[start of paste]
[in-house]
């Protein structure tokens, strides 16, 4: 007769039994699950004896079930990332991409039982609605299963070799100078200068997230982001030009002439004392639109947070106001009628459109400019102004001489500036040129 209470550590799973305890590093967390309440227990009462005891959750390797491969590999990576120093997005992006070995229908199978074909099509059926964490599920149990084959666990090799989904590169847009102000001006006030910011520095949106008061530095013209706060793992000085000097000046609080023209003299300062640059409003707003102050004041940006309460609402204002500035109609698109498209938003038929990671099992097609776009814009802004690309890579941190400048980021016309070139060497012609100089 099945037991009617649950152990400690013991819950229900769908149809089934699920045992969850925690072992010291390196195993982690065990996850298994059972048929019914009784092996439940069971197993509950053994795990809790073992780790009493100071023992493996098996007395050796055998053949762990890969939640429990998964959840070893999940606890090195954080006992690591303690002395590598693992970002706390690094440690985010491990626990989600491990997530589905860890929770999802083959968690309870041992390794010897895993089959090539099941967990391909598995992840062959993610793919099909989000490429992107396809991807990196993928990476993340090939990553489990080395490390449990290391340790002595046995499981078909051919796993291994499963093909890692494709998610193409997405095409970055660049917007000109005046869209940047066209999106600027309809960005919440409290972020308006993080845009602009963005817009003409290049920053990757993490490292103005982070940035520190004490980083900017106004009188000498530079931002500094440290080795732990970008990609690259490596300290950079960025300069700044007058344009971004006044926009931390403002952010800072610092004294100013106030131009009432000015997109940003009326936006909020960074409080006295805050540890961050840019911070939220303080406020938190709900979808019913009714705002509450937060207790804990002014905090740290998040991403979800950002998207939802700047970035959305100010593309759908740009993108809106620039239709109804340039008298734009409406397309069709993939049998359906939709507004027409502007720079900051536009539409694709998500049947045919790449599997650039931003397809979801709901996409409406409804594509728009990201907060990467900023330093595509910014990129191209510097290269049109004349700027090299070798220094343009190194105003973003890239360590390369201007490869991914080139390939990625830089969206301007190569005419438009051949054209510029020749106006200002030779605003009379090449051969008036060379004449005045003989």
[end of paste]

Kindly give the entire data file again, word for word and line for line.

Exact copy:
[in-house]
């Protein structure tokens, strides 16, 4: 007769039994699950004896079930990332991409039982609605299963070799100078200068997230982001030009002439004392639109947070106001009628459109400019102004001489500036040129 209470550590799973305890590093967390309440227990009462005891959750390797491969590999990576120093997005992006070995229908199978074909099509059926964490599920149990084959666990090799989904590169847009102000001006006030910011520095949106008061530095013209706060793992000085000097000046609080023209003299300062640059409003707003102050004041940006309460609402204002500035109609698109498209938003038929990671099992097609776009814009802004690309890579941190400048980021016309070139060497012609100089 099945037991009617649950152990400690013991819950229900769908149809089934699920045992969850925690072992010291390196195993982690065990996850298994059972048929019914009784092996439940069971197993509950053994795990809790073992780790009493100071023992493996098996007395050796055998053949762990890969939640429990998964959840070893999940606890090195954080006992690591303690002395590598693992970002706390690094440690985010491990626990989600491990997530589905860890929770999802083959968690309870041992390794010897895993089959090539099941967990391909598995992840062959993610793919099909989000490429992107396809991807990196993928990476993340090939990553489990080395490390449990290391340790002595046995499981078909051919796993291994499963093909890692494709998610193409997405095409970055660049917007000109005046869209940047066209999106600027309809960005919440409290972020308006993080845009602009963005817009003409290049920053990757993490490292103005982070940035520190004490980083900017106004009188000498530079931002500094440290080795732990970008990609690259490596300290950079960025300069700044007058344009971004006044926009931390403002952010800072610092004294100013106030131009009432000015997109940003009326936006909020960074409080006295805050540890961050840019911070939220303080406020938190709900979808019913009714705002509450937060207790804990002014905090740290998040991403979800950002998207939802700047970035959305100010593309759908740009993108809106620039239709109804340039008298734009409406397309069709993939049998359906939709507004027409502007720079900051536009539409694709998500049947045919790449599997650039931003397809979801709901996409409406409804594509728009990201907060990467900023330093595509910014990129191209510097290269049109004349700027090299070798220094343009190194105003973003890239360590390369201007490869991914080139390939990625830089969206301007190569005419438009051949054209510029020749106006200002030779605003009379090449051969008036060379004449005045003989």